Throughout this retyping of an extraordinary collection of data, I have been impressed with the destination of many emigrants to the "Pike's Peak" gold area. Some have arrived at Old Colorado City, southwest of Colorado Springs; some came by way of the Arkansas River, arriving at Fountain City, now part of Pueblo; some arrived in what is now Denver; some arrived far north of Denver, having followed the South Platte River. Many were walking or guiding slowmoving animals. The view to the south from downtown Denver, on a clear day, reveals the magnificent peak, but it is 70 miles away. From Pueblo County, the view northward is nearly as distant, both very impressive walks from Denver, with or without teams of animals. So, the emigrants had a very broad view of what "Pike's Peak excitement" meant, geographically.
Pikes Peak as a source of gold is related to the confirmed finding in 1891 of gold telluride (years later than the 1858-60 "Pike's Peak or bust" phenomenon), by W. S. Stratton, on the west side of the mountain, about 45 miles southwest of Colorado Springs. Though prospectors were active in the Pikes Peak region as early as 1859, they overlooked the ores of Cripple Creek. Stratton filed a claim on a "barren, granitic-appearing outcrop that proved to be gold ore worth $380 per ton." (Principal gold-producing districts of the United States, by A. H. Koschmann and M. H. Bergendahl, U. S. Geological Survey Professional Paper 610, p. 117-118, 1968.)
The U. S. Board on Geographic Names does not use apostrophes in place names, therefore, Pike's Peak is officially spelled Pikes Peak, and has been so used throughout this retyping.
On November 1, 1861, the State of Colorado was divided into 17 counties. From northwest to southeast they were: Summit, Larimer, Weld, Boulder, Gilpin, Clear Creek, Arapahoe, Jefferson, Douglas, Lake, Park, El Paso, Fremont, Pueblo, Guadalupe (Conejos), Costilla, and Huerfano. There also was the Cheyenne and Arapaho reservation, abutting the eastern boundaries of El Paso and Pueblo Counties. (Noel and others, 1994, section 15, "The seventeen original counties.") Present-day Colorado is divided into 63 counties. In November 2001, Broomfield County will become number 64 and abut an area north of the City and County of Denver.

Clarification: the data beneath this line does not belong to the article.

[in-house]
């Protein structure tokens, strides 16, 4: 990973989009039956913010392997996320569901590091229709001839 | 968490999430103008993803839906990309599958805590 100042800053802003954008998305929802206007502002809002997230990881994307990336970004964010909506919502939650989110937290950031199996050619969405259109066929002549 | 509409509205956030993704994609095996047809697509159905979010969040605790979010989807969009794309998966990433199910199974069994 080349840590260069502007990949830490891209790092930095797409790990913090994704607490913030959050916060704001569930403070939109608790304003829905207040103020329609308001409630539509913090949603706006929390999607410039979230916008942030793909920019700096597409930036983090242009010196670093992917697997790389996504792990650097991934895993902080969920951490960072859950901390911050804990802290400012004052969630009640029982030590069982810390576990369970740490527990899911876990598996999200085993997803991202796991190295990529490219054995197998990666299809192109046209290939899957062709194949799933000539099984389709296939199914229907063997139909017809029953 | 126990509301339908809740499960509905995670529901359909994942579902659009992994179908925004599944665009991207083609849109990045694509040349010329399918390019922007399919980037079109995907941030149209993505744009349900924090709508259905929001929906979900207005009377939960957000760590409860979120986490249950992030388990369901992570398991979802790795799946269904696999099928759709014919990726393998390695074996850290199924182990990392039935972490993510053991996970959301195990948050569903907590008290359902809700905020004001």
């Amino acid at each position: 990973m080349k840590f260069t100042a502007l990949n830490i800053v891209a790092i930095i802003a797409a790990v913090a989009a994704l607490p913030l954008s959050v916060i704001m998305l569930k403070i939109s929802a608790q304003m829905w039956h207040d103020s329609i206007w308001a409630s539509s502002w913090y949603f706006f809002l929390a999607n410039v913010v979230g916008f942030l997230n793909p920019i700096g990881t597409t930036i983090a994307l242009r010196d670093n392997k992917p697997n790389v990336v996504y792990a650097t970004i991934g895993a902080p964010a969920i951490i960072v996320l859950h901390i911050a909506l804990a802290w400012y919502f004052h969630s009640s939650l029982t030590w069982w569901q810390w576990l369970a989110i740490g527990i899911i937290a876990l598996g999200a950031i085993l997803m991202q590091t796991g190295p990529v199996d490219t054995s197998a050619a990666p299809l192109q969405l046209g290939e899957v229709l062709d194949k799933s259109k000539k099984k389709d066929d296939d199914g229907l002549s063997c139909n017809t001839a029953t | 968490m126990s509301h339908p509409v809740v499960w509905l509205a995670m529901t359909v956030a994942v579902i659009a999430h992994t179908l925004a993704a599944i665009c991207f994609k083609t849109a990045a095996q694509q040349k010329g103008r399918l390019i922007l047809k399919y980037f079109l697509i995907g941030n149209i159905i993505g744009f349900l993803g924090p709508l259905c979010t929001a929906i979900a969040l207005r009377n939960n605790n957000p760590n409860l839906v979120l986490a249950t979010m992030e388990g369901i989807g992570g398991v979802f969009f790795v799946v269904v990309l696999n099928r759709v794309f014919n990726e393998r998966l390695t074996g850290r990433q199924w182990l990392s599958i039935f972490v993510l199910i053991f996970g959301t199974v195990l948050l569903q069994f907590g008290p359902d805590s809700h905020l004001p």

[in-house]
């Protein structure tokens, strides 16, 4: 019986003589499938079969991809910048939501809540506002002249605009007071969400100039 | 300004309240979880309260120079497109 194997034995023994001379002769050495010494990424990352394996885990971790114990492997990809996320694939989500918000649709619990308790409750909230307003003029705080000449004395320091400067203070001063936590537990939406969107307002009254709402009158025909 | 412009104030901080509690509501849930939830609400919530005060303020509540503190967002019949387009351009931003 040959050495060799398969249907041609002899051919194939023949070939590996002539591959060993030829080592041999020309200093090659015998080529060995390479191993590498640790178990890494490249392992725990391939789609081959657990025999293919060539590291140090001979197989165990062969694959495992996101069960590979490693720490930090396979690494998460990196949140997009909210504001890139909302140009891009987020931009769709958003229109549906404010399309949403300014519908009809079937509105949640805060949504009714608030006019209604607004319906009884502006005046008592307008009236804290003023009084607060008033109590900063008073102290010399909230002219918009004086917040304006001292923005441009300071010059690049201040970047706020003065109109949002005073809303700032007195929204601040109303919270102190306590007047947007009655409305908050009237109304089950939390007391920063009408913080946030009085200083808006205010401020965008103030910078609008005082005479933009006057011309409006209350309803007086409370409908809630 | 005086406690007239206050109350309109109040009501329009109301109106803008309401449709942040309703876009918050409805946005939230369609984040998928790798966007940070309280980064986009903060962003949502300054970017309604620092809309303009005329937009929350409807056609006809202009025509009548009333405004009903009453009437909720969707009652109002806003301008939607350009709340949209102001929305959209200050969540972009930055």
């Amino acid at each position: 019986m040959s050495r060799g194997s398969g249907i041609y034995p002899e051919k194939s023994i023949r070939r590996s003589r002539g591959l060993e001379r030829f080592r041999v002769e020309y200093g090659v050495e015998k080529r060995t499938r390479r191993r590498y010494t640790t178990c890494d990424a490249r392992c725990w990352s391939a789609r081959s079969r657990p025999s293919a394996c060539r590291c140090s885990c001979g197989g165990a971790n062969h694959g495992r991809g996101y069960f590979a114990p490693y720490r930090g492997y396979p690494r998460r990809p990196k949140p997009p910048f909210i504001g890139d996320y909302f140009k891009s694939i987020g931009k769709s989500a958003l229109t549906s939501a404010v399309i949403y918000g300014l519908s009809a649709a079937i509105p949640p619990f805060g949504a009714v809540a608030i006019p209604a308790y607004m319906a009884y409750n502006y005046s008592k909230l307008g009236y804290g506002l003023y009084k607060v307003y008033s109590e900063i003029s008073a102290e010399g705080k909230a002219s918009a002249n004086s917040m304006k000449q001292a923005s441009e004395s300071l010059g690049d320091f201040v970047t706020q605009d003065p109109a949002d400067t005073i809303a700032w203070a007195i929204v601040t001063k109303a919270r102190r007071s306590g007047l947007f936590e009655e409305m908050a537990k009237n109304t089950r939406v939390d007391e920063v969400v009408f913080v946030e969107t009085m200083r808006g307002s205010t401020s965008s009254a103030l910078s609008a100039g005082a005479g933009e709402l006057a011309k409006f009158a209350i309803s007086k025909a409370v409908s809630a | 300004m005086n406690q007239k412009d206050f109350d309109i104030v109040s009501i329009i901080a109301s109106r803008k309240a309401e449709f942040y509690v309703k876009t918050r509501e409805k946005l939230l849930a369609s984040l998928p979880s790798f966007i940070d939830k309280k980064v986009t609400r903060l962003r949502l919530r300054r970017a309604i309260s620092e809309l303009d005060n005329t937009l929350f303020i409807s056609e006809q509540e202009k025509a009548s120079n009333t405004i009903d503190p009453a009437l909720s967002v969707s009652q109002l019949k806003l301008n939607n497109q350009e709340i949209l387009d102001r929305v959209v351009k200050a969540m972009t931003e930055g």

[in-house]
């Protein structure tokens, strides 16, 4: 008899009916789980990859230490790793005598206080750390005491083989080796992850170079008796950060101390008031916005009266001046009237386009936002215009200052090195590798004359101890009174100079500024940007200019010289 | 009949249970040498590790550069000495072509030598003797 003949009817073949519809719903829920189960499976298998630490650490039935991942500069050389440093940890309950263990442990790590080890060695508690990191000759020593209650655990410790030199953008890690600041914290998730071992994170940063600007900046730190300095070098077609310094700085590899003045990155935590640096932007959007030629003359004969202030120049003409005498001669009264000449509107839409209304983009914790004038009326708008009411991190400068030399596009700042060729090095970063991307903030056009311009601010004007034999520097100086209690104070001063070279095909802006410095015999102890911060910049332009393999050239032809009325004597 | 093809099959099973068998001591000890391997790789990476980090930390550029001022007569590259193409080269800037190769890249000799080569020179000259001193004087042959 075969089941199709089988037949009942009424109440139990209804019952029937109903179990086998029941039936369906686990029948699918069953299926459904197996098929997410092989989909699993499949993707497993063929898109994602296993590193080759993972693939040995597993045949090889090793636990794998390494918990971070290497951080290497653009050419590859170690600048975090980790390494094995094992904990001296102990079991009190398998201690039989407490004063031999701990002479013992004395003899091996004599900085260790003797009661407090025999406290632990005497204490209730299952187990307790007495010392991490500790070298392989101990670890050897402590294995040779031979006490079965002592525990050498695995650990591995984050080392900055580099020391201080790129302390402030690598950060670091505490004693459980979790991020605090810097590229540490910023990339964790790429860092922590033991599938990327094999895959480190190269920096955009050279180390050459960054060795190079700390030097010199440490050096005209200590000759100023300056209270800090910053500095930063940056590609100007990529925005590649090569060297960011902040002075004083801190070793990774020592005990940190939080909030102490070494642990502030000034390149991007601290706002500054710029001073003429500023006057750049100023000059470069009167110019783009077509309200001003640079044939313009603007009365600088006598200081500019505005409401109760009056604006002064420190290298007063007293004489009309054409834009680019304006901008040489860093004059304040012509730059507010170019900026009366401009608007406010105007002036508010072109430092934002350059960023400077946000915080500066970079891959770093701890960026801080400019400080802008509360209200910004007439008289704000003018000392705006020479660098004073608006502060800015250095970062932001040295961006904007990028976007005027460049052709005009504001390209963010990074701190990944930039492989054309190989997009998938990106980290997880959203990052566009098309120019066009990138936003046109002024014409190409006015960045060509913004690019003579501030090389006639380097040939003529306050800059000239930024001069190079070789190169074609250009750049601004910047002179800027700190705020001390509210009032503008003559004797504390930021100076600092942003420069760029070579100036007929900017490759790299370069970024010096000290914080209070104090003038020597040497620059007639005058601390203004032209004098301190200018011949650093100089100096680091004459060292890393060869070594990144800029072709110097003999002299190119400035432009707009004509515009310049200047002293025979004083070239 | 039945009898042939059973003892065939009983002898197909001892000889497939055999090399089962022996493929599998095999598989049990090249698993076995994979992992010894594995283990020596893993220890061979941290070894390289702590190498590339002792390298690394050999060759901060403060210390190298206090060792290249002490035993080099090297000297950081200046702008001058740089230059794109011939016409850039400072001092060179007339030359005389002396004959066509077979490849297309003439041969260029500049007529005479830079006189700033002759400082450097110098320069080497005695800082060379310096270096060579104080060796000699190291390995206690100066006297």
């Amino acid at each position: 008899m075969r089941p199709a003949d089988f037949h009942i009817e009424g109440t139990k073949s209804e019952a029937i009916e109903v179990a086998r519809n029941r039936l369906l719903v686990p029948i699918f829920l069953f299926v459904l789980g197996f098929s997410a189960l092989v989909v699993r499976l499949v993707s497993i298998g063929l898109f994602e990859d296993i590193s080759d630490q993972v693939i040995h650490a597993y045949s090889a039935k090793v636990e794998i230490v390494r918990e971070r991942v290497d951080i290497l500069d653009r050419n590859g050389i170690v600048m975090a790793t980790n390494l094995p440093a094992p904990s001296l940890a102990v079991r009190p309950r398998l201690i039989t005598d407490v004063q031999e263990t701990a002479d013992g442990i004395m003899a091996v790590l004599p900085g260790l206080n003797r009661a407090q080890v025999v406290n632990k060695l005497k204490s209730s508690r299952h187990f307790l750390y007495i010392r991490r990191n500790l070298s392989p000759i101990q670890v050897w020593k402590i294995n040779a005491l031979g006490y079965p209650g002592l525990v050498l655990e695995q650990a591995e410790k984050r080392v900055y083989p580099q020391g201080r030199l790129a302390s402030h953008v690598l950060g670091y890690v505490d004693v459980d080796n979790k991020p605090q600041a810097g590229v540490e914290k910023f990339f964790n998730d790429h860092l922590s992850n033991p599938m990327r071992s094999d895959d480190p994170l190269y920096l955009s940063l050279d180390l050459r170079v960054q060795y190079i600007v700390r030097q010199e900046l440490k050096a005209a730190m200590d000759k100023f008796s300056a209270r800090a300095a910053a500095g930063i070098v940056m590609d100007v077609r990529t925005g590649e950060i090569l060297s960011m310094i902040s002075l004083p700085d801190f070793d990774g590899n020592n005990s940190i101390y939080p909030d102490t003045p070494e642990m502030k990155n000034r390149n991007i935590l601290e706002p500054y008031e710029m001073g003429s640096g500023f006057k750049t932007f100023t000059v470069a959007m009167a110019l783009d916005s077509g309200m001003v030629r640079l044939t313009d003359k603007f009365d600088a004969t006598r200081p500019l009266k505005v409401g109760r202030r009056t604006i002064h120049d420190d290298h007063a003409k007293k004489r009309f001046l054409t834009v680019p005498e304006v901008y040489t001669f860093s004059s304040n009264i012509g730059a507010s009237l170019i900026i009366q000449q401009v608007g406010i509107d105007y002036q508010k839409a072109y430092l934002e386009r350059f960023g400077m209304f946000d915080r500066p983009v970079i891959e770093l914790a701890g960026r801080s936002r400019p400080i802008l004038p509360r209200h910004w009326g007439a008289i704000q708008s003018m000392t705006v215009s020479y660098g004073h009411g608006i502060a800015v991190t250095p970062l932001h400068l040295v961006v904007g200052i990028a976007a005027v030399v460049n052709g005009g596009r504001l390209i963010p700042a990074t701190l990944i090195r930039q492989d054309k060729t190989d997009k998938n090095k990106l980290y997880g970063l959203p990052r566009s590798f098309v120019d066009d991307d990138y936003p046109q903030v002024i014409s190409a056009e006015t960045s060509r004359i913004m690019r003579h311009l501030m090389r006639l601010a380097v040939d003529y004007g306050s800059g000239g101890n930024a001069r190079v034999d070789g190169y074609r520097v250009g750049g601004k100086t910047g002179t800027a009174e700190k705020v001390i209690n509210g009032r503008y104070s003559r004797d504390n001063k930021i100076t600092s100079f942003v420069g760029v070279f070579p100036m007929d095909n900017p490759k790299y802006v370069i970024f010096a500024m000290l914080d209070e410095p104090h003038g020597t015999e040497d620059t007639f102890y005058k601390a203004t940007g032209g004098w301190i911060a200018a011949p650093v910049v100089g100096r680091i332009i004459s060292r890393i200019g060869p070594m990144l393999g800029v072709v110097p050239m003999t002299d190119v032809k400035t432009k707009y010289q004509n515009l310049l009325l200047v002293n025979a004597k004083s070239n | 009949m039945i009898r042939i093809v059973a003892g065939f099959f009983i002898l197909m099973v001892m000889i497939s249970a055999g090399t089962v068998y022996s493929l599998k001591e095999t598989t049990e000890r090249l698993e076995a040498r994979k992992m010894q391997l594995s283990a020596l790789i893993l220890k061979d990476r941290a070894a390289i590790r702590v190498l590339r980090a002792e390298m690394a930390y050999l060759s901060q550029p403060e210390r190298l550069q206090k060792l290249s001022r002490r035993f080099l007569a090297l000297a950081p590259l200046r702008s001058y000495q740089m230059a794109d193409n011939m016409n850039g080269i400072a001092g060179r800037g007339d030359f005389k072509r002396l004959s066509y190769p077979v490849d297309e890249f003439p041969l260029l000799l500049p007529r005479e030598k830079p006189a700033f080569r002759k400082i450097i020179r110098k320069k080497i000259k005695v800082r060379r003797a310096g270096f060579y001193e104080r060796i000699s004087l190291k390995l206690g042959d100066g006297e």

In many of the following biographical sketches the "Battle of Sand Creek" or the "Sand Creek Massacre" is mentioned. In Noel and others, 1994, section 45 and map 45c, the following is to be noted: "Many Native Americans did not sign the treaties and resisted white advances. Nor did the whites keep the promises that they made in the flawed Fort Laramie and Fort Wise treaties. Increasingly hostile incidents culminated in the 1864 Sand Creek Massacre, where more than one hundred Arapaho and Cheyenne--mostly children, women, and old men--were slaughtered." Sand Creek is now a historic site in Kiowa County, southeastern Colorado
Benson, Maxine, 1994. 1001 Colorado Place Names, University Press of Kansas, Lawrence, 237 pages. ISBN 0-7006-0632-7 (cloth:alk. paper). -ISBN 0-7006-0633-5 (paper:alk. paper)
Noel, Thomas J., Paul F. Mahoney, and Richard E. Stevens, 1994. Historical Atlas of Colorado, University of Oklahoma Press, Norman, unnumbered pages. ISBN 0-8061-2555-1.
Edited by Randy Jacobs with Robert M. Ormes, 1971. Guide to the Colorado Mountains, 10th Edition. Colorado Mountain Club Press, Golden, 2000. 365 p. ISBN 0-9671-4660-7.
Denver Public Library Online ©
Updated: June 25, 2013